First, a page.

“Look,” I said to the gatekeeper, who was dressed in a dirty navy blue mechanics jumpsuit. “I’m not a backpacker, I’m here to meet captains. I put my notice up on that board yesterday, remember? You let me in then.”
His eyes darted. “Yes,” he said. He pointed to the area just outside and left of his gate, a sun-drenched tiled area once part of a bathroom that had been demolished. “You can wait here. Talk to captains.”
“Can I at least use the bathroom?”
Darting eyes, contemplation. I watched his face, and observed deep pores on his cheeks. “Yes, here.” He pointed behind at a portable toilet.
I would eventually find trust with this gatekeeper, although a day was wasted when I deferred to him the task of stopping captains with whom to start a conversation. He would stop the charter captains, the Colombians he was familiar with.
The sailing journey between Panama and Colombia is a lucrative business. There are dozens of charter boats geared toward backpackers, who pay 500 to 600 dollars for a 5 day journey through Panama’s San Blas islands to arrive to that country’s mainland. I’d done that already, albeit for a fraction of the price, and I was not looking for fun. I wanted to crew, to learn how to sail, to help a captain who wasn’t in it for money.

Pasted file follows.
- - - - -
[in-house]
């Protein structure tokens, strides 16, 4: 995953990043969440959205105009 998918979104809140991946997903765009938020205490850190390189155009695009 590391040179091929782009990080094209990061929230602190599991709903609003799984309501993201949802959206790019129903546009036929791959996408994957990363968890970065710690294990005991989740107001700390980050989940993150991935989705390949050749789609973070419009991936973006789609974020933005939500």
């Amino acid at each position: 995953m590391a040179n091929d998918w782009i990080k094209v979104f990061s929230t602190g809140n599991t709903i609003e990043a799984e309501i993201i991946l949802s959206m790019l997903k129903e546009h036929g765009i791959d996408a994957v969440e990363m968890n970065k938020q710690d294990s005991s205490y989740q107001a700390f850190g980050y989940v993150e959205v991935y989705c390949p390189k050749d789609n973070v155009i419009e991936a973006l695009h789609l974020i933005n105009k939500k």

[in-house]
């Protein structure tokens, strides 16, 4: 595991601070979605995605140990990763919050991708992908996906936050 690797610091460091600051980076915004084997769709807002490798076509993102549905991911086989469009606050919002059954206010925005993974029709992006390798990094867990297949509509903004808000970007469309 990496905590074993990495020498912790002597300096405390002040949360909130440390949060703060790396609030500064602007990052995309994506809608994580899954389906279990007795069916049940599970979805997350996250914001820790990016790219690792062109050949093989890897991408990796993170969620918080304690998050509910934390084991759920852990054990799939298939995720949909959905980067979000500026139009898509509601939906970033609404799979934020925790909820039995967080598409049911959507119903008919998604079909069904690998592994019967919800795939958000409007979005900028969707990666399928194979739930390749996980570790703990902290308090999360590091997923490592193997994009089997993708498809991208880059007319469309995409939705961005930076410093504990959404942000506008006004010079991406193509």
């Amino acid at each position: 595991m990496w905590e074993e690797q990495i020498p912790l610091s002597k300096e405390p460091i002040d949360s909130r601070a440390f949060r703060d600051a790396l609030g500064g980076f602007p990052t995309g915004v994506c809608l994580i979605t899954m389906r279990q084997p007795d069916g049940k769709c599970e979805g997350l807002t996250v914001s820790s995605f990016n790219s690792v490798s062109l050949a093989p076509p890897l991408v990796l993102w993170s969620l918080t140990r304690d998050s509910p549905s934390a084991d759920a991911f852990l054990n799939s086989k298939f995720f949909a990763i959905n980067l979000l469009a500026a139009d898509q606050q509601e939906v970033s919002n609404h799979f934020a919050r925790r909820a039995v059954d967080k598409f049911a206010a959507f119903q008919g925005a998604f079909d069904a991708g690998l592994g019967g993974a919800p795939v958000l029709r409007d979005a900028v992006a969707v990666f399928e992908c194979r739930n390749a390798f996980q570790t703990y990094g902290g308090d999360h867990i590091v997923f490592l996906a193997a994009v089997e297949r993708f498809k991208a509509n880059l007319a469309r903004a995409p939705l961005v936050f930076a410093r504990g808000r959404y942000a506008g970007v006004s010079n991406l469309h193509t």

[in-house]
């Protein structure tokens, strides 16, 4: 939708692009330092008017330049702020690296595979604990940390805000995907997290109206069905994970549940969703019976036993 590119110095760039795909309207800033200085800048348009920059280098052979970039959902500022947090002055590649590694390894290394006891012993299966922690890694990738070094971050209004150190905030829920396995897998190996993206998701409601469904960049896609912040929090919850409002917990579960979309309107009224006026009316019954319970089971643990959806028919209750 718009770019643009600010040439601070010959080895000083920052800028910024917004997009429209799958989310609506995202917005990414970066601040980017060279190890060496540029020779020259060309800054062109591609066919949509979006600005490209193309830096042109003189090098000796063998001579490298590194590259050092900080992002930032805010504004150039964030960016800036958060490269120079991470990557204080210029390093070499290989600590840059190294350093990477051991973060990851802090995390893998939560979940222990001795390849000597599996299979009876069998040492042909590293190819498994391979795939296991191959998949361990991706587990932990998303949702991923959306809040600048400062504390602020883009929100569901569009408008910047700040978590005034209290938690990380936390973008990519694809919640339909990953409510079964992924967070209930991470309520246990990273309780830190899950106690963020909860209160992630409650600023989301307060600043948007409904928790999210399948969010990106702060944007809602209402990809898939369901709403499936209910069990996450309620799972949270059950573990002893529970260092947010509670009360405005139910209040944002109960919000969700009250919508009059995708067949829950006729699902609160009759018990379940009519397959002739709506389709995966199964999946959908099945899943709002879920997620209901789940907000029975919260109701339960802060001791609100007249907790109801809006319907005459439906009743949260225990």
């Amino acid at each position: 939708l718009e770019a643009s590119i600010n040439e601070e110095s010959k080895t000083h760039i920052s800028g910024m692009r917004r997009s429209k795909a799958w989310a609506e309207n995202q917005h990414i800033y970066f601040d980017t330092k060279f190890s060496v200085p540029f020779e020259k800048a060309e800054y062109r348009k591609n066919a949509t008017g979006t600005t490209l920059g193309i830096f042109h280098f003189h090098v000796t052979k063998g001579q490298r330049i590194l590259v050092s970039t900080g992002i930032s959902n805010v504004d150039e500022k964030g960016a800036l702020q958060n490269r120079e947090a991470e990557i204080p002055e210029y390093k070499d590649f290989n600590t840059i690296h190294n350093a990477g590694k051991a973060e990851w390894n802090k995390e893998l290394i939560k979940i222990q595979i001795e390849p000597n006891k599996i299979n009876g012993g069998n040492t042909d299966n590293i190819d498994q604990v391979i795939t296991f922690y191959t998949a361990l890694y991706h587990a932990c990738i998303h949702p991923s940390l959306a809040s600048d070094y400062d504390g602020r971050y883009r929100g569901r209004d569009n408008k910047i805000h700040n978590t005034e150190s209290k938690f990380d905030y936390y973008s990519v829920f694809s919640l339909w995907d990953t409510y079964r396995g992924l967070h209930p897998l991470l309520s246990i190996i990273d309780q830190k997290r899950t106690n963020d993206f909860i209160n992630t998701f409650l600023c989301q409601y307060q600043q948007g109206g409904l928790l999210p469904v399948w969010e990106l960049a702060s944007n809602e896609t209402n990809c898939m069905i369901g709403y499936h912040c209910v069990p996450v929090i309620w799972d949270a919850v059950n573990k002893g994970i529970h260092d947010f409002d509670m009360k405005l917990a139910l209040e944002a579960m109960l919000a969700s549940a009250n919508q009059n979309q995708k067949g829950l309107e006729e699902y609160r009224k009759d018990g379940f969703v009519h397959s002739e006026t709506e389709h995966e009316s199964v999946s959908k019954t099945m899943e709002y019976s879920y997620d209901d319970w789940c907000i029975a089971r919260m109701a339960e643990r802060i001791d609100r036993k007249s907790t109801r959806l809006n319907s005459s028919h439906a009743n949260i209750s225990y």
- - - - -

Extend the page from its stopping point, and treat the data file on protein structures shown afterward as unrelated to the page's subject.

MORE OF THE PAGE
“I take backpackers,” said a leathery man from behind a thick pair of sunglasses which, any way he swung it, they would appear oversized for his head. His hair was raggedy, more so than my own. I felt for a moment that our dirty heads were in a stand-off. That man was stand-offish anyway, and he turned a very cold shoulder to me mid-sentence. This was of course not a cruiser, but a businessman sailor, and after several more of their kind were coerced into speaking with me by the doorman, I said that I would take over asking whom I pleased. This entailed stopping all the foreign-looking non-Colombians walking in and out of the marina, because marinas are mostly Australians, North Americans and Europeans anyway.
One day I came back to the marina to discover that someone had ripped down my notice.
“It cost me 1,500 pesos,” I complained to the doorman. “You didn’t see who tore it down?”
“Maybe others looking to work?”
“There are no others,” I muttered. “I bet it was those damn charter captains.” I fumed silently outside the marina entrance. The lack of a marina bar was a setback. Instead of talking over beers to appear on level ground with captains, I was a bum sitting outside, exiled from their community. How I ever would make headway like this was uncertain.